Surviving when life squeezes us sideways |

Surviving when life squeezes us sideways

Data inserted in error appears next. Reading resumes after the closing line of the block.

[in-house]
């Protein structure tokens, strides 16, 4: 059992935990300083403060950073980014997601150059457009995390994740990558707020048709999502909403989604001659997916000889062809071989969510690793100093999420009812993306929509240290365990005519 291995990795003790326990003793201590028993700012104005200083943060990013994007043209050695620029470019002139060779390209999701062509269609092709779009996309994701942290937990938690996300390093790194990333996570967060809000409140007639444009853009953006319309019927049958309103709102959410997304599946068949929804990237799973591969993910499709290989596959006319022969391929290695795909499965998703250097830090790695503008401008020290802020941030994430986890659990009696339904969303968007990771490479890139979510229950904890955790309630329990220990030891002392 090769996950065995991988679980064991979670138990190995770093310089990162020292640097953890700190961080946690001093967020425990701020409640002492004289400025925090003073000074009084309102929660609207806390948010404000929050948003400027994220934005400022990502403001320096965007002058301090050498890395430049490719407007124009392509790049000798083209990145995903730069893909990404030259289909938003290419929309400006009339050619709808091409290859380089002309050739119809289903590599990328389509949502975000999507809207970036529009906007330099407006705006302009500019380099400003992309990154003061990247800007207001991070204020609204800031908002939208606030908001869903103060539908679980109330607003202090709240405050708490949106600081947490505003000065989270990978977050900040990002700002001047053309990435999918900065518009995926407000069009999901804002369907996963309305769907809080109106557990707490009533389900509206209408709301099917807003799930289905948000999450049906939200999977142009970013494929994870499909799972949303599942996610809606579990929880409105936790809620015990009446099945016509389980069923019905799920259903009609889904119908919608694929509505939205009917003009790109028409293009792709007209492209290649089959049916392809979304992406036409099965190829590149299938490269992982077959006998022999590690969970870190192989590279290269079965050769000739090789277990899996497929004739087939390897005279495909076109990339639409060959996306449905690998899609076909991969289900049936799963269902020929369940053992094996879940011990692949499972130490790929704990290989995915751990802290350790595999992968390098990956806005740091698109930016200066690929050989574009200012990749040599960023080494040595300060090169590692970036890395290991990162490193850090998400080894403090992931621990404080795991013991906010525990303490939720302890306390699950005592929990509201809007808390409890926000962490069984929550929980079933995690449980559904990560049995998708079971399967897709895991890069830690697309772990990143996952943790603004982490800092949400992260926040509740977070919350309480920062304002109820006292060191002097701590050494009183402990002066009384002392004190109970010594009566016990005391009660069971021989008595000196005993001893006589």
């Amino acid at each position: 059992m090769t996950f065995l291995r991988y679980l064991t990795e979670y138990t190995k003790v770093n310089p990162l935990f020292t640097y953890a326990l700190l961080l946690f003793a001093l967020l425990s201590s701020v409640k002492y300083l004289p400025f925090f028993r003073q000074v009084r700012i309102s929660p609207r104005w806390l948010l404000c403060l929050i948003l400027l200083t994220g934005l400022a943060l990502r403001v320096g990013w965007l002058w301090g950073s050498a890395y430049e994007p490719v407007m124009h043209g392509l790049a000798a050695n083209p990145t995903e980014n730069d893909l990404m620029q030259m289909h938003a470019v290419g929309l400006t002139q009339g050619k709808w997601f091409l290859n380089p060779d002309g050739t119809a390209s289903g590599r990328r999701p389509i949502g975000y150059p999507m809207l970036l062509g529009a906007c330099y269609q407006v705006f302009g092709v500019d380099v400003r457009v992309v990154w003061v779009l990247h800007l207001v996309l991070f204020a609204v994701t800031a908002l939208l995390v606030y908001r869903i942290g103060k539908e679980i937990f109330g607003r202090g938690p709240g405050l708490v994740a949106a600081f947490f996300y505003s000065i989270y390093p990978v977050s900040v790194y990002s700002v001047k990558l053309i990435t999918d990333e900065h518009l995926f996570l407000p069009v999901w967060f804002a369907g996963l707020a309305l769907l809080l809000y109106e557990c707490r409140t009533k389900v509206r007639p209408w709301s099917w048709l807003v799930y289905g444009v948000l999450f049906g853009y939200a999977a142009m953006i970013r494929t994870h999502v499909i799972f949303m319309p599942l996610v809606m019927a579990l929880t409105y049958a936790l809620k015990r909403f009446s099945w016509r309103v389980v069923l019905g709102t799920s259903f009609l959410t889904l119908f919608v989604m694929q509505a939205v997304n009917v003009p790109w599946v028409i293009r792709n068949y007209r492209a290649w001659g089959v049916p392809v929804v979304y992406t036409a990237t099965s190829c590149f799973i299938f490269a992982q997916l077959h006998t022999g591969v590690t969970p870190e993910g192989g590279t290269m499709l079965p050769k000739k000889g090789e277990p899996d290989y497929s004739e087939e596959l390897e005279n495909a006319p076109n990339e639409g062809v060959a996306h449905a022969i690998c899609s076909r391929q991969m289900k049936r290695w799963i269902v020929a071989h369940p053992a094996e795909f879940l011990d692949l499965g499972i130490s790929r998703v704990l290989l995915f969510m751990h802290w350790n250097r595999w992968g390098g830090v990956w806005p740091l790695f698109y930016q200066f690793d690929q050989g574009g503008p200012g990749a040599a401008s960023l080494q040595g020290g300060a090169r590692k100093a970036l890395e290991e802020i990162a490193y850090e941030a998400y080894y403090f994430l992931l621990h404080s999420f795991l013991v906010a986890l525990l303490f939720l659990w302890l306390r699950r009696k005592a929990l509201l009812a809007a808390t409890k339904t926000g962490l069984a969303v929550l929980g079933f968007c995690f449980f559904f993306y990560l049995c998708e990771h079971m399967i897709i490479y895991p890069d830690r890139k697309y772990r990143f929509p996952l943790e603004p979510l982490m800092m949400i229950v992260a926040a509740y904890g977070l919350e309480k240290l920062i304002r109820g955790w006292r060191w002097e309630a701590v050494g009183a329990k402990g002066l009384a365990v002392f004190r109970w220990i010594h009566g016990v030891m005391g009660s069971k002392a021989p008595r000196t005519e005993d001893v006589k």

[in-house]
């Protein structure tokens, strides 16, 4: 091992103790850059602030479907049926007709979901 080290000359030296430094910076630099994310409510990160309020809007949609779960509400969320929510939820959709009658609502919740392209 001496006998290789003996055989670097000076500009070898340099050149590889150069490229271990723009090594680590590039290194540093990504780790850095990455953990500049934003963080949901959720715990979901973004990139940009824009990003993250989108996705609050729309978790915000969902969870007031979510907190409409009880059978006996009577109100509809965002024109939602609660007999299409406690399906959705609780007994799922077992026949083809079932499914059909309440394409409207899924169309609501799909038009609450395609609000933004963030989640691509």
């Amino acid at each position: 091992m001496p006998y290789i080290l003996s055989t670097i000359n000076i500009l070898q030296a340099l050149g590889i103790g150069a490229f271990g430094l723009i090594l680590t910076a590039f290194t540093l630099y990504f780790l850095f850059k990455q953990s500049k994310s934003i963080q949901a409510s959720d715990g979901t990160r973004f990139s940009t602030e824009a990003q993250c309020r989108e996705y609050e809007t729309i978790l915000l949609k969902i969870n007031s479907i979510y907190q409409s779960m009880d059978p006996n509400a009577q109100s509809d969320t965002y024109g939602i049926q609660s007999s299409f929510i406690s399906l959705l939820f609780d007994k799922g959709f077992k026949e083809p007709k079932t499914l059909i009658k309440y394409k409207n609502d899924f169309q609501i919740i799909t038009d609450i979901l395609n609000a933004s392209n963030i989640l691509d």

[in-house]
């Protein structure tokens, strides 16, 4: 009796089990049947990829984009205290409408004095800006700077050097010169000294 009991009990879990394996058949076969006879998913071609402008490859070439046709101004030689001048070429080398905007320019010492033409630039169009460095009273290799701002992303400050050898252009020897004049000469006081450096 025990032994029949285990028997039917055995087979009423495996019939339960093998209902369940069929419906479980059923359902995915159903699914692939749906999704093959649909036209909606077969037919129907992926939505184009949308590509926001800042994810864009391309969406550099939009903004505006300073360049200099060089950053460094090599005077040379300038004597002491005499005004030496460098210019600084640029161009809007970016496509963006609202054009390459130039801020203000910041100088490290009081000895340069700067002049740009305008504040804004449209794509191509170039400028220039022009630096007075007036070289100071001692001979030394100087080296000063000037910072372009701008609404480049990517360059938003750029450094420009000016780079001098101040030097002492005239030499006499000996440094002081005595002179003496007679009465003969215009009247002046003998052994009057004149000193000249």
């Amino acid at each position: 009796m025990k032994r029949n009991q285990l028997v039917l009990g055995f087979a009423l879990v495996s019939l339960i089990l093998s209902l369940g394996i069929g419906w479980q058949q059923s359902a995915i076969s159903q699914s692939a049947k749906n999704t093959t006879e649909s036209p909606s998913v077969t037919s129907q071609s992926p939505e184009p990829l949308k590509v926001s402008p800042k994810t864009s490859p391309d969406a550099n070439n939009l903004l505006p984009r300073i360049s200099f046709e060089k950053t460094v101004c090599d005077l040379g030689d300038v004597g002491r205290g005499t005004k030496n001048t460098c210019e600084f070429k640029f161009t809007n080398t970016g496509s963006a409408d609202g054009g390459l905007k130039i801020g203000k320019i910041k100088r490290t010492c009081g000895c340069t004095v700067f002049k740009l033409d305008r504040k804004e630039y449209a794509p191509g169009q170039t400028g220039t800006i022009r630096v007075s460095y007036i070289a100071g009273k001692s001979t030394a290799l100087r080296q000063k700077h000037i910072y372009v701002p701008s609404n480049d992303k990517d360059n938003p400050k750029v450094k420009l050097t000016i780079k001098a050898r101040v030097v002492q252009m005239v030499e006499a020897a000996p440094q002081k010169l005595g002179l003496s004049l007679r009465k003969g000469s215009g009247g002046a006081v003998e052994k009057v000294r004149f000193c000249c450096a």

The movie “Sideways” is a strong candidate for an Oscar as the year’s best movie. Viewers laugh so hard when seeing this flick they cry. Tears gushing down cheeks do not run only because viewers feel their funny bones have been struck. They cry because “Sideways” connects when life pinches us. Then we feel trapped. Losers. We voice many expressions that reflect the mood of the four prominent characters “Sideways” features. We say we are spinning our wheels. Life seems for us a long ways from the Winner’s Circle at the Daytona 500. Like a plow horse circling a field, pulling the plow of a sharecropper, we align ourselves with boring routine of this sorry animal. We sigh that we are stuck in our ruts. Some of us describe ourselves as a square pegs in round holes. We don’t neatly fit into life’s patterns. An antique expression to signal that life has a nasty habit of becoming unglued is that we “are at sixes and sevens.” Life doesn’t add up the way we prefer. We are fit to be tied. We feel as if we are turned sideways.The anti-establishment author Hunter S. Thompson, who no longer wanted to feel like he was skidding sideways in life, recently pointed a gun to his head. He squeezed the trigger, taking his life. Hunter wrote, “I hate to advocate drugs, alcohol, violence or insanity to anyone, but they’ve always worked for me.” Tragic how this author misconstrued the evidence.” Drinking excessively and fooling around with drugs didn’t work for Thompson. Nor did they bring spice to life the main characters in “Sideways” long for, either.One charming feature of Jack Lopate and his pal Miles in “Sideways” is that the script’s author loves them, faults and all. Like Jack and Miles, we feel out of sorts. We see ourselves through the laughs this movie gets. We try to hide our hidden crevices from others but we cannot camouflage them from God. He finds us when we are lost.Craggy faced cowpoke Jack Lopate and his sidekick Miles, an author whom publishers have spurned, want to travel a straight road to good times in California’s vineyards. They go on a weeklong wine tasting fling. This trip of “likable doofuses,” as People Magazine dubs them, depicts Lopate as wanting to get hitched at the trip’s end. Like a mangy tomcat, he is on the prowl for whatever babe he can bed. Repeatedly, he faithfully telephones his fiancée, telling her in lovey-dovey chitchat that she is the flashiest jewel in his crown.Some viewers pan the movie because it shows plenty of drinking, a bit of frontal nudity, and serves as a primer on how to cheat on spouses or lovers in a committed relationship. People Magazine sized up this flick in a catchy alliterative headline about it centering on wine and whining. Yes, Miles does habitually grouse about life’s stern challenges. What critics miss when they get upset with this movie’s cavalier rejection of morality or see it only as a funny trip into vineyards, is underneath the fun is sadness. It’s the story of our lives at some point. When the camera pans those immaculate vineyards in California’s wine country, vibrant, colorful scenes are not flashed on the screen. The camera constantly overexposes the countryside. Its vitality is sapped. Overexposure serves as an excellent metaphor for life. Nothing filters the bad from the good. We try to get on the fast lane but feel we are sliding sideways.Shakespeare in All’s Well That Ends Well, sums up the enduring theme this movie projects: “The web of our life is a mingled yarn, good and ill together.” Miles and Jack, together with the two women they meet, are tangled in a search that sends them to one more drink, one more vacant sexual tryst, and one more day in which all is trite motion minus meaningful action.Not all is lost in “Sideways.” Watch for the knock at the door just before the credits run on the big screen. Then we see glorious colorful hues. There’s not more overexposure. Miles no longer dwells on whining about why he has screwed up his life. He finds a woman in whom he can confide. Life is more than a party. It consists of an unexpected grace note in an otherwise pedestrian score. The knock on the door is what saves Miles from taking a gun to his head and pulling the trigger.Verbal dramas Christ spun are not unlike the theme of this movie. Doctor Luke records three of them in rapid-fire succession. Jesus tells story of a shepherd who leaves the ninety-and-nine sheep to find the one lost on a ledge. He tells of a woman who housecleans and discovers a treasured coin that had slipped through cracks in the floor. Christ pictures a father with two sons, both lost. One discovered he was lost, not in California’s Napa Valley but in a pigpen. His older brother suffered even more grievous estrangement. He never knew he was lost. Like Jack on the telephone with his bride, the older brother sounded self-assured. But he was spinning sideways and couldn’t admit it. Jesus comes to us to “seek and save those who are lost” (Luke 19:10). When we don’t really listen to his stories if we assume we know them too well. “Sideways” presents a cinematic update of the Prodigal Sons. It shows four lost souls who go into the far country, squandering themselves in loose living. They drink it up, sex it up, and drug it up. Just for a high. With many laughs for fend off the sadness pervading their lives.In the closing scenes, Miles is touched by grace. He doesn’t like living sideways. He finds a woman with whom he can share a life. That’s far, far better than a fling. Grace gives him the gumption to knock on a door. Rather than messing around, searching for good times that are fleeting, Miles discovers a direction in his life. It gives him hope to meet again the special woman behind the door. He’s no longer sliding sideways. The Rev. Dr. Jack R. Van Ens is a Presbyterian minister who heads CREATIVE GROWTH MINISTRIES, enhancing Christian worship through storytelling and dramatic presentations. Van Ens’s book, “How Jefferson Made the Best of Bad Messes” is available in local bookstores for $7.95.Vail, Colorado